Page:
Thembot's Global Takeover Continues With 'Hotline'
Music

Thembot's Global Takeover Continues With 'Hotline'

Thembot is more than just a booty call and, ultimately, “done with being your hotline,” as the London glam-pop artist sneers on her new single, “Hotline,” out today.

The follow-up to her music debut with “Take Me Home,” Thembot’s latest track continues with her open exploration of intimacy and love — one that’s complicated in a world where “wining and dining” are becoming less common than empty sex.

“These hookups were fucking with my head, thinking all these crazy things,” says Thembot, who identifies as a femme, nonbinary, trans woman. “Is it my transness? Are they embarrassed to be seen with a doll in public? No bitch, these guys are just simply men: Horny, insecure and broke.”

“Hotline” is Thembot’s ferocious response, infused with early aughts R&B production and an anthemic hook written “for the sexy people that are done being used,” she says. In the chorus, Thembot sings: “Hotline, you just waste my time/ Take a chance, call me up/ Let’s make crazy love tonight.”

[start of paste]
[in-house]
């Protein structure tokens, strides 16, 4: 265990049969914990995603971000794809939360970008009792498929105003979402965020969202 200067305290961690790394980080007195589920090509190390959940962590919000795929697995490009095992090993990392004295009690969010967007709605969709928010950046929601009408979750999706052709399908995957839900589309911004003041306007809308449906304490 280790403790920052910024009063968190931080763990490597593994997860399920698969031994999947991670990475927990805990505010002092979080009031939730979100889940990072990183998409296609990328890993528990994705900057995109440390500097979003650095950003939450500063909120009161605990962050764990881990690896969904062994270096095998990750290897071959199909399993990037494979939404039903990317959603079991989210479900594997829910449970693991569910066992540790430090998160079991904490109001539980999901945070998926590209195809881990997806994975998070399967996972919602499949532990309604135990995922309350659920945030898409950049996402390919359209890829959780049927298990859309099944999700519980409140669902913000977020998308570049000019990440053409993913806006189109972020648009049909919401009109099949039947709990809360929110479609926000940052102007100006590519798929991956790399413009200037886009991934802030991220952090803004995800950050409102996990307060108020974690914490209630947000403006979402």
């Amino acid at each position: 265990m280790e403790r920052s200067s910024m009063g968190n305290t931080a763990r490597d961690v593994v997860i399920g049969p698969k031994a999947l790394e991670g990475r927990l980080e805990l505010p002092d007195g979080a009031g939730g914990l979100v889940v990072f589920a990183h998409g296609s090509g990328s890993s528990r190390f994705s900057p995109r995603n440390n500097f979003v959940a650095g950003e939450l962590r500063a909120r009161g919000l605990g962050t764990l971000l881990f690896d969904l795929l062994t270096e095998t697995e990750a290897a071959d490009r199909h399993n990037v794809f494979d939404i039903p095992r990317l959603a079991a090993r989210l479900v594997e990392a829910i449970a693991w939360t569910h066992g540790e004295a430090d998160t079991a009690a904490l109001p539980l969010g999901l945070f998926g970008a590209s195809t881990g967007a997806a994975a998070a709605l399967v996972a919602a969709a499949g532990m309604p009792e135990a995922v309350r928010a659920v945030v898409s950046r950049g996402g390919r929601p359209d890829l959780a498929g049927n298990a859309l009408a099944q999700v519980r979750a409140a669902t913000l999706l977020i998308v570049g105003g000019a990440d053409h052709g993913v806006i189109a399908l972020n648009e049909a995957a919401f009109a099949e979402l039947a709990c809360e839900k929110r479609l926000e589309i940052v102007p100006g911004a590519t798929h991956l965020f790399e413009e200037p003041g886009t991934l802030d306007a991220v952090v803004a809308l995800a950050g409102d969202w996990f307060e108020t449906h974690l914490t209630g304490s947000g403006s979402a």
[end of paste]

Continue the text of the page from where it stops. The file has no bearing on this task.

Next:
Below, PAPER gets to know the rising act and how “Hotline” came to be.

How’d you land on the name, Thembot, and what does it represent for you?

Identifying as a femme, nonbinary, trans woman. Always ridiculed through my youth and schools for being effeminate or overly flamboyant, Thembot is a nod to holding onto my birth name, Theo, reclaiming my power around a gendered name in a double entendre: Theo and fem. Thembot pushes a nonbinary affirming pronoun, encapsulating everything it means to be a new-gen pop star.

How does "Hotline" represent the music and message you’re working on building as an artist?

"Hotline" tells a relatable story from a promiscuous queer person's POV. As an openly and unapologetically queer artist, I want to tell my truth from my perspective and not have to filter myself to gain success, which is something I don’t believe is achieved in current mainstream music and the industry as a whole. "Hotline's" message is clear: it shines a light for anyone who has felt used, abused, shamed or hidden by a man.

However, my main goal for this single and key focus for future releases is to create a fully formed vision and sound that trans people can relate to on a deeper level. My message is and will always be authenticity. I have a really strong moral compass, even if a guy is fucking with my head. I will always stay true to myself, even if it means losing that person. Even if the world doubts my vision, I will always stick with my gut instincts. Staying true to yourself holds so much power and I believe builds authenticity in both personal relationships and your character. That's how I live and that’s what I want to implement from the onset of becoming a pop star.

Who’d you work with on creating this track? What does the process look like for you, production-wise and lyrically?